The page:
Zubair Ahmed’11 M.A.’13 began working on his book of poetry during his sophomore year at Stanford. He found that writing allowed him to escape the rigors of his mechanical engineering work.
Andrea Slobodien ’13 has been writing songs since she was 6 years old. “I wrote this really silly little tune about dolphins,” she laughed. “They were my favorite animal.” Her piano teacher, who she studied with from five to 18, framed the sheet music for her song and put it up on his wall.
Named “one of the nation’s most influential and imaginative college professors” by Playboy, Johnson is an associate professor of English with an emphasis in creative writing. He is also a Whiting Writers’ Award recipient. His fiction has appeared in publications including Harper’s, The Paris Review and “Best American Short Stories” and Random House published his most recent novel, “The Orphan Master’s Son,” in January of this year.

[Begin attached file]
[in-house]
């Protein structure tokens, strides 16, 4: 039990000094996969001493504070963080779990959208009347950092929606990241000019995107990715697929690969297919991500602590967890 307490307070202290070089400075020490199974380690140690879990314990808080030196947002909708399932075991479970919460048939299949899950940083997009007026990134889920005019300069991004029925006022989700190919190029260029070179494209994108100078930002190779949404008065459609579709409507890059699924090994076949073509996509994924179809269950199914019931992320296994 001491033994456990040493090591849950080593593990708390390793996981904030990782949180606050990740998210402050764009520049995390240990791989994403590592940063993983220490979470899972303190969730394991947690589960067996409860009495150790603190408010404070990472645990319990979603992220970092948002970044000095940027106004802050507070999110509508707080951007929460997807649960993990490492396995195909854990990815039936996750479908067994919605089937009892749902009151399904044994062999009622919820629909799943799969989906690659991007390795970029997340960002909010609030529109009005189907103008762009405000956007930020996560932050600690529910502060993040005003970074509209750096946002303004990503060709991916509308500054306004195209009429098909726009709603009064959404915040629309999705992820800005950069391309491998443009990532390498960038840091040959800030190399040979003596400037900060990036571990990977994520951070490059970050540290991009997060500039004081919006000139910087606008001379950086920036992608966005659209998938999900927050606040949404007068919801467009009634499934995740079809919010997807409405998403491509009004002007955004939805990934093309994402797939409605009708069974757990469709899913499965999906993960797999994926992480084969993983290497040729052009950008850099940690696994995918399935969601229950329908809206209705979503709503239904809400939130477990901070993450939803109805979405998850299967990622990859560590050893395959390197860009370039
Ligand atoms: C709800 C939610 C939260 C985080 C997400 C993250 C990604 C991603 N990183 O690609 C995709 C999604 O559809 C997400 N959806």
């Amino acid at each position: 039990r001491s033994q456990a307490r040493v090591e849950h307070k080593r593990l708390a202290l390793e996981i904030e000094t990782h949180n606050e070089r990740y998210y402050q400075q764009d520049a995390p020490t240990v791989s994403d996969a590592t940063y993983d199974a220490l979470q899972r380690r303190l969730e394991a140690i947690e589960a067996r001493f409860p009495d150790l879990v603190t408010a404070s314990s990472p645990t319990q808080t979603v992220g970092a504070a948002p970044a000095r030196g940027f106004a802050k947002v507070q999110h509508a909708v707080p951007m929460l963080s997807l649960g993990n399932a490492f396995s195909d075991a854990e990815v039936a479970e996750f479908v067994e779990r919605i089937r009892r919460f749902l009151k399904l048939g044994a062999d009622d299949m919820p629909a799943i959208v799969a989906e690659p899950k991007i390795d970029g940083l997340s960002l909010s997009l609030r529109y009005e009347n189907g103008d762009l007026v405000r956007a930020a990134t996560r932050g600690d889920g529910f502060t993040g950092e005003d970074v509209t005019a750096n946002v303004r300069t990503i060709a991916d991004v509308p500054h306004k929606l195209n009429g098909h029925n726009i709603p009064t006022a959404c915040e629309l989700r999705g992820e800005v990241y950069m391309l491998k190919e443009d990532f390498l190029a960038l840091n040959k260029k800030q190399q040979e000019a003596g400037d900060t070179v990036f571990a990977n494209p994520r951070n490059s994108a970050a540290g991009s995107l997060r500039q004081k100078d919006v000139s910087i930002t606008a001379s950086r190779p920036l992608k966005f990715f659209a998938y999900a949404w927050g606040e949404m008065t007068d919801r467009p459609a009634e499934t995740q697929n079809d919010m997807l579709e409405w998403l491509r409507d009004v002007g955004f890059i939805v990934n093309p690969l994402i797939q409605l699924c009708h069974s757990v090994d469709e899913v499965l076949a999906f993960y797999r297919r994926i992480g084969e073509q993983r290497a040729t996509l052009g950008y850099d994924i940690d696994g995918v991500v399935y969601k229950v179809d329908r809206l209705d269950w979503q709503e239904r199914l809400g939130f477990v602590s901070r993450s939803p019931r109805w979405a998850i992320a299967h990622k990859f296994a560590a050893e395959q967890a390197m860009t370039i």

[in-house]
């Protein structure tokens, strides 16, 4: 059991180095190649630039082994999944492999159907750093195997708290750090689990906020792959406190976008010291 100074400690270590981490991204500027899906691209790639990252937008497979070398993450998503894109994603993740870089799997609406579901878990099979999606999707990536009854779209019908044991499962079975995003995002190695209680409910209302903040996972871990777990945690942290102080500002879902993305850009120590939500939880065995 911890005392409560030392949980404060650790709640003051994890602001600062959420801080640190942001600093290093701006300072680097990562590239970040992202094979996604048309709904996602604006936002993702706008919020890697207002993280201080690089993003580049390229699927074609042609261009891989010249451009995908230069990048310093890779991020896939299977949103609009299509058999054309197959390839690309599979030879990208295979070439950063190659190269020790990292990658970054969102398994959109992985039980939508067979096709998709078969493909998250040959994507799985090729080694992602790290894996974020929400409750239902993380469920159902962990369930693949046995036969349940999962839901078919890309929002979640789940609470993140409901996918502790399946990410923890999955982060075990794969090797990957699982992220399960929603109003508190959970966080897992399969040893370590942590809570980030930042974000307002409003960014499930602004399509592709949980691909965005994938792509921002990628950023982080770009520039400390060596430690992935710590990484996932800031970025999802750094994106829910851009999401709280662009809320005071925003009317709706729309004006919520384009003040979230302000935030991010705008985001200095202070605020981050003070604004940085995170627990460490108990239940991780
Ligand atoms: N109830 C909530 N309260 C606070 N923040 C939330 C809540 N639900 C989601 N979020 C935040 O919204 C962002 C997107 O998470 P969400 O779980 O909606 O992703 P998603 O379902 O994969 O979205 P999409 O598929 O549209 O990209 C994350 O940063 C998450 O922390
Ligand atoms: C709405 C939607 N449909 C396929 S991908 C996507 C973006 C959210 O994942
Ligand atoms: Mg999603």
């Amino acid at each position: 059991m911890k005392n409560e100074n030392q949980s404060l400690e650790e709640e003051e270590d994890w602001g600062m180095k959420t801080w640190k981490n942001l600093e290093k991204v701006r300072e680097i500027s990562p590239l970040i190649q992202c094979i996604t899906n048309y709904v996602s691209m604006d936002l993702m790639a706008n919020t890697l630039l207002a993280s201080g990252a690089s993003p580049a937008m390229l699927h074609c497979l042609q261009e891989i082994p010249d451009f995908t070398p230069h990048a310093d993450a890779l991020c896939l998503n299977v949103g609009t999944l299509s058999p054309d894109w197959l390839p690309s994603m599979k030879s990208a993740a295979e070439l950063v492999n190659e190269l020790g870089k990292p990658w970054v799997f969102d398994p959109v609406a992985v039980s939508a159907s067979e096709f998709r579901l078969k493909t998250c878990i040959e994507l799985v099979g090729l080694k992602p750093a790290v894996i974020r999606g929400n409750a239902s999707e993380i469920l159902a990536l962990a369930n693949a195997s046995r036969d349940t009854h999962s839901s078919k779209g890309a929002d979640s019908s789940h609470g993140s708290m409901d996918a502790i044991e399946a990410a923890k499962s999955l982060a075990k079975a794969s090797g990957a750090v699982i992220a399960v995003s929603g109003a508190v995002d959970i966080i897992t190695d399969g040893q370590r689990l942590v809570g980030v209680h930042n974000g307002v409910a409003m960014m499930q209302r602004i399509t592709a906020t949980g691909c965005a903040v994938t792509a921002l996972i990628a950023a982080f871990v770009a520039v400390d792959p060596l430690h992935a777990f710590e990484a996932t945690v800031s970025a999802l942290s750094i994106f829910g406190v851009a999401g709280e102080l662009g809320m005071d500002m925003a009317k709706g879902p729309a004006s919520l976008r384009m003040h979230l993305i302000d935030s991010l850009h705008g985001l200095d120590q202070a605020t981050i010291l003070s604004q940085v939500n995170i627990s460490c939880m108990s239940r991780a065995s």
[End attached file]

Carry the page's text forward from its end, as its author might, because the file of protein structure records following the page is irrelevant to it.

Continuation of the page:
Johnson was born in South Dakota and raised in Arizona. From an early age, he cultivated a probing sensibility to understanding the world around him. In his early childhood, Johnson’s favorite place was the Phoenix Zoo. His father, a zoo night watchman, would take his son out on evening excursions to see the animals. It was from these excursions that Johnson developed a growing awareness of the depth and multi-layered nature of stories.
Most Stanford students are familiar with the Hume Writing Center (HWC). As a hotspot for freshmen struggling with Introduction to the Humanities (IHUM) assignments as well as graduate students plugging away at their dissertations, the Center seems to be going strong as it celebrates the tenth anniversary of its opening.